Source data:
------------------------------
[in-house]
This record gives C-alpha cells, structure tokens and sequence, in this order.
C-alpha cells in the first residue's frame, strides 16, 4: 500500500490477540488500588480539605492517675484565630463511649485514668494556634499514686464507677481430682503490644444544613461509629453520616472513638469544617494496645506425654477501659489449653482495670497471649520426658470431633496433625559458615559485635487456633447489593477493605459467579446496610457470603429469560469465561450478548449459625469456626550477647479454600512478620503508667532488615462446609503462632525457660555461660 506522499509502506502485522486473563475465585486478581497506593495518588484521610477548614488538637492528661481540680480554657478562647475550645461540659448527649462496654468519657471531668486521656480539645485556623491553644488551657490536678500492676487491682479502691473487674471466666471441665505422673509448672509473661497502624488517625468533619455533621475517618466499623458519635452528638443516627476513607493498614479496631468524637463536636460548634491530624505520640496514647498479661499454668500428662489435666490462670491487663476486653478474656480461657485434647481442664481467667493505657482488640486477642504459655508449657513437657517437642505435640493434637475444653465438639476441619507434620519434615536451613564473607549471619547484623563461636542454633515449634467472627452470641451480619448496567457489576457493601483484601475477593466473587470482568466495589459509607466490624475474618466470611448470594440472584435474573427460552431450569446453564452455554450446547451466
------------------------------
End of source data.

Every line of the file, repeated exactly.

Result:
[in-house]
This record gives C-alpha cells, structure tokens and sequence, in this order.
C-alpha cells in the first residue's frame, strides 16, 4: 500500500490477540488500588480539605492517675484565630463511649485514668494556634499514686464507677481430682503490644444544613461509629453520616472513638469544617494496645506425654477501659489449653482495670497471649520426658470431633496433625559458615559485635487456633447489593477493605459467579446496610457470603429469560469465561450478548449459625469456626550477647479454600512478620503508667532488615462446609503462632525457660555461660 506522499509502506502485522486473563475465585486478581497506593495518588484521610477548614488538637492528661481540680480554657478562647475550645461540659448527649462496654468519657471531668486521656480539645485556623491553644488551657490536678500492676487491682479502691473487674471466666471441665505422673509448672509473661497502624488517625468533619455533621475517618466499623458519635452528638443516627476513607493498614479496631468524637463536636460548634491530624505520640496514647498479661499454668500428662489435666490462670491487663476486653478474656480461657485434647481442664481467667493505657482488640486477642504459655508449657513437657517437642505435640493434637475444653465438639476441619507434620519434615536451613564473607549471619547484623563461636542454633515449634467472627452470641451480619448496567457489576457493601483484601475477593466473587470482568466495589459509607466490624475474618466470611448470594440472584435474573427460552431450569446453564452455554450446547451466